Forces

Forces can be as:

  • Compressive
  • Tensile
  • Shear

All loads acting on structures are a combination of these forces.

In addition, a force can also create a turning affect around a point, which can be of two types, as:

  • Bending Moment (or simply “Moment” because it is very frequent)
  • Torsional Moment (os simply “Torsion”, because it is far less frequent)
Types of forces in statics

In Figure 1, the fundamental ways of forces act on bodies and some very basic concepts are shown. In these figures members are shown as beams but they could be anything, such as column or a plate or a foundation, or a deck, or any structural element.

In Fig.1a, you see a structural member in compression.

Fig.1b shows a member in tension.

Fig.1c shows the concept of shear stress, which occurs when two different surfaces try to slide on each other. If they can not move against each other, then shear stress is created there. It is shown as if moving just to animate it in readers mind.

Fig.1d shows a uniform (also called distributed) load. The uniform load in this figure is linear, with 1 dimension, such as acting linearly on a beam, but it could also be 2 dimensional, acting on a surface, such as the weight of snow over a roof area.

Fig.1e shows the concept of “Bending Moment”. It is the turning effect of force, which is equal to Moment=Force x Distance, which tries to bend a structural member. Here this moment equals the magnitude of one of the force, times the distance between the forces. Here two forces equal but opposite in direction are acting at a certain distance from each other. This creates a turning effect on the beam, which means there is moment. The second figure is equal to the first figure, because the equal forces in opposite direction cancels out and all remains is the turning effect. As you can see we drew the moment on the side of the beam, but it really does not matter where the moment is drawn. It is just the turning effect, so it can be drawn anywhere (it is not a linear force, which can create additional turning effect, with respect to a point for instance). You may wonder, what would happen if these two forces were not equal in magnitude? Then the second shape would include the moment, plus, a resultant force equal to the difference of forces, which would act in the line of action of the larger force (the smaller force would be totally consumed). So if it was floating in space, this beam would rotate forever, given there is no opposing friction or reaction.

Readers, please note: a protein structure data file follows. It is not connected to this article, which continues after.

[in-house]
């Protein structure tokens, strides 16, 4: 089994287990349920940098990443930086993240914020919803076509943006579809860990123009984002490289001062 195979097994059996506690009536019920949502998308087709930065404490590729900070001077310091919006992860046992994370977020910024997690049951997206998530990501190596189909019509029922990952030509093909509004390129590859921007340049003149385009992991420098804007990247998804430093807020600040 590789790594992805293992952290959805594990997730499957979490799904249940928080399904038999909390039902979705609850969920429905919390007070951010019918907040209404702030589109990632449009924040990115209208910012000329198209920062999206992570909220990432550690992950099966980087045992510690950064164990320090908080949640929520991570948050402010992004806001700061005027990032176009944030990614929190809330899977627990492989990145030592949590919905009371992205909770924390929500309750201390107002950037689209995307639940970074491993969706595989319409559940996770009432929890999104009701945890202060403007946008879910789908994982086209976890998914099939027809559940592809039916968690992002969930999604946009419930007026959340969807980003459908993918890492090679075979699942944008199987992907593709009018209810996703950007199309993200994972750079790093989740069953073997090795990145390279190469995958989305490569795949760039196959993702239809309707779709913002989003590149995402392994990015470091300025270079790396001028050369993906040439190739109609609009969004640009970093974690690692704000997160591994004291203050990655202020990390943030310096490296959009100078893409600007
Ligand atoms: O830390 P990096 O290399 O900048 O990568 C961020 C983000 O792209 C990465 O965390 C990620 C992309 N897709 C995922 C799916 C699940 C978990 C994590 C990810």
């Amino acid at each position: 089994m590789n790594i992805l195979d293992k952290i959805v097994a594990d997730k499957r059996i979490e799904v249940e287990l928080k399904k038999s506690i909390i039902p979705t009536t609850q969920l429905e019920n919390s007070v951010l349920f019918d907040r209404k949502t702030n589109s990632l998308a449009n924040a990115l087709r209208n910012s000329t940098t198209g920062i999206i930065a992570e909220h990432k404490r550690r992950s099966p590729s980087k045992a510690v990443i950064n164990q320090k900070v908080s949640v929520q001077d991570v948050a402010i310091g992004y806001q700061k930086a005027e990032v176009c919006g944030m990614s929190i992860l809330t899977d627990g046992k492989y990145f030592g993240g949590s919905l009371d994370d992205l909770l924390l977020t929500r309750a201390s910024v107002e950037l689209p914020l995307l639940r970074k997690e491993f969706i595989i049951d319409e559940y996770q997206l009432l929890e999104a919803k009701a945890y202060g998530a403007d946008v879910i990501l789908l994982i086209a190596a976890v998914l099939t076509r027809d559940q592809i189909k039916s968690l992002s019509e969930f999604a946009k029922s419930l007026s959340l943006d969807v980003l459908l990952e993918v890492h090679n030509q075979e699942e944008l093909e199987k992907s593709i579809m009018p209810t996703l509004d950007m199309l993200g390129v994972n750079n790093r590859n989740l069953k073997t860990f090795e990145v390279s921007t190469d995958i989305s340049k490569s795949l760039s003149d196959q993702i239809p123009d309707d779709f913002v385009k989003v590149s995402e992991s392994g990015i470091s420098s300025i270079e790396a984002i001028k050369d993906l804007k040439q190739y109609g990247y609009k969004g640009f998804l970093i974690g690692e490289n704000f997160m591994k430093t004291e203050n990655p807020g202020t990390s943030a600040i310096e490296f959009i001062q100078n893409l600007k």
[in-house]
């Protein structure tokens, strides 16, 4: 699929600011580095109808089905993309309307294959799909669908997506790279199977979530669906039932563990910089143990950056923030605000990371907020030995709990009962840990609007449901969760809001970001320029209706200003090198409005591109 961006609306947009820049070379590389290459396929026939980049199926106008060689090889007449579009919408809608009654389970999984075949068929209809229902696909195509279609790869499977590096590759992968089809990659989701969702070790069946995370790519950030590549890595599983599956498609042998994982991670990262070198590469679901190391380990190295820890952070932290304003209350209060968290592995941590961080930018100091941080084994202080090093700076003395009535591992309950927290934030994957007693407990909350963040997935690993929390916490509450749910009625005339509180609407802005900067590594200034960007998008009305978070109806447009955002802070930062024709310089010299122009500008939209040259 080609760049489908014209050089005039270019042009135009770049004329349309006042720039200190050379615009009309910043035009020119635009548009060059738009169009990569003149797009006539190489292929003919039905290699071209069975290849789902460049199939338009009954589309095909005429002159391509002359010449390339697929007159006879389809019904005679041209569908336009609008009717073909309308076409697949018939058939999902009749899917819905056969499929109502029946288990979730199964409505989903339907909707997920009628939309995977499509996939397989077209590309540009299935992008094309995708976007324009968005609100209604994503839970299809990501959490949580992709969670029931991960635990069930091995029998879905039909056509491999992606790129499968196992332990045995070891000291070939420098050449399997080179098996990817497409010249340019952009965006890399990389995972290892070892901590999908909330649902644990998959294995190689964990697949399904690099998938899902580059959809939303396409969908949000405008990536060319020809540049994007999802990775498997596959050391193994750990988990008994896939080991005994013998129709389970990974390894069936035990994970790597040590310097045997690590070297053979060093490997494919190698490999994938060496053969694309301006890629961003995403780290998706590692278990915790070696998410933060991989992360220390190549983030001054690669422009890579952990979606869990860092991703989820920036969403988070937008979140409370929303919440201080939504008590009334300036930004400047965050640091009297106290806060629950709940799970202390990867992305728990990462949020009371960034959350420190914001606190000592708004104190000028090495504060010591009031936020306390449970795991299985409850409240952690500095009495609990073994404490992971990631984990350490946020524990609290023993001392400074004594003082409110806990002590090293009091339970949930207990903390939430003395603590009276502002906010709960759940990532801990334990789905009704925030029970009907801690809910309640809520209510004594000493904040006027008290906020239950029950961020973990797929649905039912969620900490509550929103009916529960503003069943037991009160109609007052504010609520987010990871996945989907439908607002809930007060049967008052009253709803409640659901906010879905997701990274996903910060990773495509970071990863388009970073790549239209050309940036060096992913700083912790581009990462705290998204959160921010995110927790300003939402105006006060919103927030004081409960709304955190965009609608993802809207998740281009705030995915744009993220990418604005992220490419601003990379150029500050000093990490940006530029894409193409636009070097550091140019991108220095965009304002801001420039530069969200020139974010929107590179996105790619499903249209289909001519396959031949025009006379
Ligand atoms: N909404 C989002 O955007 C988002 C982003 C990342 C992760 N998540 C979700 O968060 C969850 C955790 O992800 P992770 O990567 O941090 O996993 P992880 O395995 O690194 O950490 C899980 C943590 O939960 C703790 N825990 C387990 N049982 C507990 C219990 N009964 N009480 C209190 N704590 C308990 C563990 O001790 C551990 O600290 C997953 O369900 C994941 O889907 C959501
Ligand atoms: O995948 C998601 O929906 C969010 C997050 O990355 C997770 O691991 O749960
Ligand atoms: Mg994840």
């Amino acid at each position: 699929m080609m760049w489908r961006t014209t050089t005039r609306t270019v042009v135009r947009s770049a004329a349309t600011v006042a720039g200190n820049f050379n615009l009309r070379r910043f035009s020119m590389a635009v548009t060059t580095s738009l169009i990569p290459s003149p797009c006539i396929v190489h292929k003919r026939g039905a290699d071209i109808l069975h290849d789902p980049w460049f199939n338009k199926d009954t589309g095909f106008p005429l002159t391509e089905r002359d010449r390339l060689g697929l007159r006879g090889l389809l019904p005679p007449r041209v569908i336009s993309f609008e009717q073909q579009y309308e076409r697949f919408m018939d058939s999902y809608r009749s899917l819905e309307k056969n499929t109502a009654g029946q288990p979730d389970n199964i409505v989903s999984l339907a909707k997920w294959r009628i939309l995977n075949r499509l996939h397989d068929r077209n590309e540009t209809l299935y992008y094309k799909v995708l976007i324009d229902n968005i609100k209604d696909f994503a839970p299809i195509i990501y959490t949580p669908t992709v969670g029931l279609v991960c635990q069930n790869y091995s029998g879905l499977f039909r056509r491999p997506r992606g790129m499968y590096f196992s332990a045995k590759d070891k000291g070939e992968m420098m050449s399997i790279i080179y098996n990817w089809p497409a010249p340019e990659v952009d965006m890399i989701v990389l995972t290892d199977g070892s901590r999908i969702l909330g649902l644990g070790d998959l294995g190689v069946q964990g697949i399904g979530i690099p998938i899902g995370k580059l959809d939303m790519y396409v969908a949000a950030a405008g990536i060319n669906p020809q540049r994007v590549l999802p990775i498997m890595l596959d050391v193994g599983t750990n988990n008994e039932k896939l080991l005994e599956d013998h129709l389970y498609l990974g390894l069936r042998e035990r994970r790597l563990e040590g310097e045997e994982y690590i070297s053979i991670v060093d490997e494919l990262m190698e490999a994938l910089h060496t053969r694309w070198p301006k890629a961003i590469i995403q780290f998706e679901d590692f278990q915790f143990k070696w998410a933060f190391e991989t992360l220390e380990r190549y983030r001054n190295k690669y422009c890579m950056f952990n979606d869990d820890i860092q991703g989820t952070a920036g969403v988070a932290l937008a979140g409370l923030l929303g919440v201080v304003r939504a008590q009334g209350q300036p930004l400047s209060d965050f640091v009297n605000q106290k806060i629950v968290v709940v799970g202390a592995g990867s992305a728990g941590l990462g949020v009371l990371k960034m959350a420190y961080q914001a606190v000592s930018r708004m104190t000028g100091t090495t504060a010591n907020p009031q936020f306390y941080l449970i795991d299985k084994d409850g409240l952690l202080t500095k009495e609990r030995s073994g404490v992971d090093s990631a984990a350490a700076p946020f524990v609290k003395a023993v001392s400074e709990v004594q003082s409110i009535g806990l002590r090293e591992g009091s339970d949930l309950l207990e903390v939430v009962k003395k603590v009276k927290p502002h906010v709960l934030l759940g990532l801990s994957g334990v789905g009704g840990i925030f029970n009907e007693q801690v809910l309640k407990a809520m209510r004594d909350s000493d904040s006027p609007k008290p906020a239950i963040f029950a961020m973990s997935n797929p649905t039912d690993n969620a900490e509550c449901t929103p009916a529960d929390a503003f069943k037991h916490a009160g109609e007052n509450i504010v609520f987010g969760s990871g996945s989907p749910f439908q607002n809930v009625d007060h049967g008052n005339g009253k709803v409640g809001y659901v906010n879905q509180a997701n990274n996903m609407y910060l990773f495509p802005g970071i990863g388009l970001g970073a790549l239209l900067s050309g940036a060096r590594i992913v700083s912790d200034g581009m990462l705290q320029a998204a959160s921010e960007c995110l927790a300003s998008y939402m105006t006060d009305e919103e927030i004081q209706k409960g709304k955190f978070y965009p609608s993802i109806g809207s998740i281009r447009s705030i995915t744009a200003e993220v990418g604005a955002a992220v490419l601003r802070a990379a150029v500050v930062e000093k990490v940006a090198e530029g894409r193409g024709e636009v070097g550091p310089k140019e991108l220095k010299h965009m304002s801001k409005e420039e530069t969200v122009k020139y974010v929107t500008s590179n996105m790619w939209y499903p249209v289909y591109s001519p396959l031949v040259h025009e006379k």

Just to make sure, something is clear… Shear stress is sometimes harder to understand as a beginner. If it is not so clear from the figure 1c above, also see below figure. Shear stress is very important to understand, and we will mention it so many times in this series later.

Torsional force

Fig. 1h shows the concept of Torsional Moment or simply Torsion. Again Moment = Force x Distance but here the moment occurs on a different axis. While the bending moment tries to bend the beam, which is very, very common in structural analysis and occurs almost always, torsional moment tries to twist the beam as you can see in the figure, and it happens only in special circumstances (at least for our engineering analysis purposes as it is very negligible most of the time).

Figure 1 i below shows a very common occurence, a simply supported beam in bending. There is nothing new here than what we discussed above. We will discuss what simply supported means later.

Simply supported beam in bending

In the next post, we will introduce the term “Equilibrium Concept, Action/ Reaction”

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